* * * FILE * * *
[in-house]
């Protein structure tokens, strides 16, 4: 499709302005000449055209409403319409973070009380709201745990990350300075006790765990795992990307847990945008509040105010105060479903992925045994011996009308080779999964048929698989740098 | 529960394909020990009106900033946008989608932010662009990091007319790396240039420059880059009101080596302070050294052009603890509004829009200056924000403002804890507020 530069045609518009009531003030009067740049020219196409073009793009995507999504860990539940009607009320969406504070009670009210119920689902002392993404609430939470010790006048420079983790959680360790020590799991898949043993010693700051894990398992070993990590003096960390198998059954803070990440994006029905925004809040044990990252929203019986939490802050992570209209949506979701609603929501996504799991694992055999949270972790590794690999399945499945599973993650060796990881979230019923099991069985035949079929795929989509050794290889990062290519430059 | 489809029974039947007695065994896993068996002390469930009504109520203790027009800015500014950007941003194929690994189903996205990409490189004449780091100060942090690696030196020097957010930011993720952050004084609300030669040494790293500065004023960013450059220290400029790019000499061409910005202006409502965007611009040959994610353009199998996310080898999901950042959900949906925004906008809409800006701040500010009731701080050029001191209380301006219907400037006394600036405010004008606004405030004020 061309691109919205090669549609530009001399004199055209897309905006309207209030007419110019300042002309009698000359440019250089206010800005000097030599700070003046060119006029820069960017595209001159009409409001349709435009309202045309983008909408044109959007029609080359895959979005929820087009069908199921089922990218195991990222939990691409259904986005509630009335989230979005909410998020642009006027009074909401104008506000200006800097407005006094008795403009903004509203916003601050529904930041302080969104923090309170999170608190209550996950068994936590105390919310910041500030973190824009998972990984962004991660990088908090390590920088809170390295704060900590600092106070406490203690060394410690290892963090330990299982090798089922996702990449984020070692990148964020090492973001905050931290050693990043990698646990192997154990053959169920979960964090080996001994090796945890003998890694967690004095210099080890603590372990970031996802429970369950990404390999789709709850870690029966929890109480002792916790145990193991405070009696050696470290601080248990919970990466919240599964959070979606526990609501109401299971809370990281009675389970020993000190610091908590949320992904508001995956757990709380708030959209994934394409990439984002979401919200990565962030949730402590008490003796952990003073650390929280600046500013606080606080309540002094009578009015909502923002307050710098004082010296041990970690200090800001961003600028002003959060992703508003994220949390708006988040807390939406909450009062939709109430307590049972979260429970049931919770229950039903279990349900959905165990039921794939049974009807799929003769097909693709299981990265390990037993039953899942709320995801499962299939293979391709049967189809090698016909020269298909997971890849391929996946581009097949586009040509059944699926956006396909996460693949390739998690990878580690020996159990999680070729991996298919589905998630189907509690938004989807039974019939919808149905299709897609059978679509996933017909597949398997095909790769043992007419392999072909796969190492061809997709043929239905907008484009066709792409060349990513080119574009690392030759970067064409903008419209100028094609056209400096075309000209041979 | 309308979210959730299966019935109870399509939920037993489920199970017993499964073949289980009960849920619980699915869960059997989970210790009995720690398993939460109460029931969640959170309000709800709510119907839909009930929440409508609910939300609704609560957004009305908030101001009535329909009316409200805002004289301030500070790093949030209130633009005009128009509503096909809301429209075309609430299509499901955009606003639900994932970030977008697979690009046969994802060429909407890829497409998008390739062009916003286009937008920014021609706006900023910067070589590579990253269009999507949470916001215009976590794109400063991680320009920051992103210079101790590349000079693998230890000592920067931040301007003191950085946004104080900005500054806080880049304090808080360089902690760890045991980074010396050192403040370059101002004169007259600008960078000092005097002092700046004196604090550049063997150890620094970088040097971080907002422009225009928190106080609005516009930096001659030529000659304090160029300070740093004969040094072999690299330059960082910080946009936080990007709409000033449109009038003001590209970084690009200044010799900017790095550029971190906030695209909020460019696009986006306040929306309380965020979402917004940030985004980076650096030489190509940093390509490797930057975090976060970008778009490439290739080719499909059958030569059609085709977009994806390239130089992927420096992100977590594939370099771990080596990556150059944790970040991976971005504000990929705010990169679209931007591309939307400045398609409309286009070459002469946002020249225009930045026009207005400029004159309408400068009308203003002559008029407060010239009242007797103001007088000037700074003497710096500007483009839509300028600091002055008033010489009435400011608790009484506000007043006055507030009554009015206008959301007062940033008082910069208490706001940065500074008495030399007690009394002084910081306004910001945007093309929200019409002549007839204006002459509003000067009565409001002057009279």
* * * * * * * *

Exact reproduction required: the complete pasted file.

[in-house]
């Protein structure tokens, strides 16, 4: 499709302005000449055209409403319409973070009380709201745990990350300075006790765990795992990307847990945008509040105010105060479903992925045994011996009308080779999964048929698989740098 | 529960394909020990009106900033946008989608932010662009990091007319790396240039420059880059009101080596302070050294052009603890509004829009200056924000403002804890507020 530069045609518009009531003030009067740049020219196409073009793009995507999504860990539940009607009320969406504070009670009210119920689902002392993404609430939470010790006048420079983790959680360790020590799991898949043993010693700051894990398992070993990590003096960390198998059954803070990440994006029905925004809040044990990252929203019986939490802050992570209209949506979701609603929501996504799991694992055999949270972790590794690999399945499945599973993650060796990881979230019923099991069985035949079929795929989509050794290889990062290519430059 | 489809029974039947007695065994896993068996002390469930009504109520203790027009800015500014950007941003194929690994189903996205990409490189004449780091100060942090690696030196020097957010930011993720952050004084609300030669040494790293500065004023960013450059220290400029790019000499061409910005202006409502965007611009040959994610353009199998996310080898999901950042959900949906925004906008809409800006701040500010009731701080050029001191209380301006219907400037006394600036405010004008606004405030004020 061309691109919205090669549609530009001399004199055209897309905006309207209030007419110019300042002309009698000359440019250089206010800005000097030599700070003046060119006029820069960017595209001159009409409001349709435009309202045309983008909408044109959007029609080359895959979005929820087009069908199921089922990218195991990222939990691409259904986005509630009335989230979005909410998020642009006027009074909401104008506000200006800097407005006094008795403009903004509203916003601050529904930041302080969104923090309170999170608190209550996950068994936590105390919310910041500030973190824009998972990984962004991660990088908090390590920088809170390295704060900590600092106070406490203690060394410690290892963090330990299982090798089922996702990449984020070692990148964020090492973001905050931290050693990043990698646990192997154990053959169920979960964090080996001994090796945890003998890694967690004095210099080890603590372990970031996802429970369950990404390999789709709850870690029966929890109480002792916790145990193991405070009696050696470290601080248990919970990466919240599964959070979606526990609501109401299971809370990281009675389970020993000190610091908590949320992904508001995956757990709380708030959209994934394409990439984002979401919200990565962030949730402590008490003796952990003073650390929280600046500013606080606080309540002094009578009015909502923002307050710098004082010296041990970690200090800001961003600028002003959060992703508003994220949390708006988040807390939406909450009062939709109430307590049972979260429970049931919770229950039903279990349900959905165990039921794939049974009807799929003769097909693709299981990265390990037993039953899942709320995801499962299939293979391709049967189809090698016909020269298909997971890849391929996946581009097949586009040509059944699926956006396909996460693949390739998690990878580690020996159990999680070729991996298919589905998630189907509690938004989807039974019939919808149905299709897609059978679509996933017909597949398997095909790769043992007419392999072909796969190492061809997709043929239905907008484009066709792409060349990513080119574009690392030759970067064409903008419209100028094609056209400096075309000209041979 | 309308979210959730299966019935109870399509939920037993489920199970017993499964073949289980009960849920619980699915869960059997989970210790009995720690398993939460109460029931969640959170309000709800709510119907839909009930929440409508609910939300609704609560957004009305908030101001009535329909009316409200805002004289301030500070790093949030209130633009005009128009509503096909809301429209075309609430299509499901955009606003639900994932970030977008697979690009046969994802060429909407890829497409998008390739062009916003286009937008920014021609706006900023910067070589590579990253269009999507949470916001215009976590794109400063991680320009920051992103210079101790590349000079693998230890000592920067931040301007003191950085946004104080900005500054806080880049304090808080360089902690760890045991980074010396050192403040370059101002004169007259600008960078000092005097002092700046004196604090550049063997150890620094970088040097971080907002422009225009928190106080609005516009930096001659030529000659304090160029300070740093004969040094072999690299330059960082910080946009936080990007709409000033449109009038003001590209970084690009200044010799900017790095550029971190906030695209909020460019696009986006306040929306309380965020979402917004940030985004980076650096030489190509940093390509490797930057975090976060970008778009490439290739080719499909059958030569059609085709977009994806390239130089992927420096992100977590594939370099771990080596990556150059944790970040991976971005504000990929705010990169679209931007591309939307400045398609409309286009070459002469946002020249225009930045026009207005400029004159309408400068009308203003002559008029407060010239009242007797103001007088000037700074003497710096500007483009839509300028600091002055008033010489009435400011608790009484506000007043006055507030009554009015206008959301007062940033008082910069208490706001940065500074008495030399007690009394002084910081306004910001945007093309929200019409002549007839204006002459509003000067009565409001002057009279």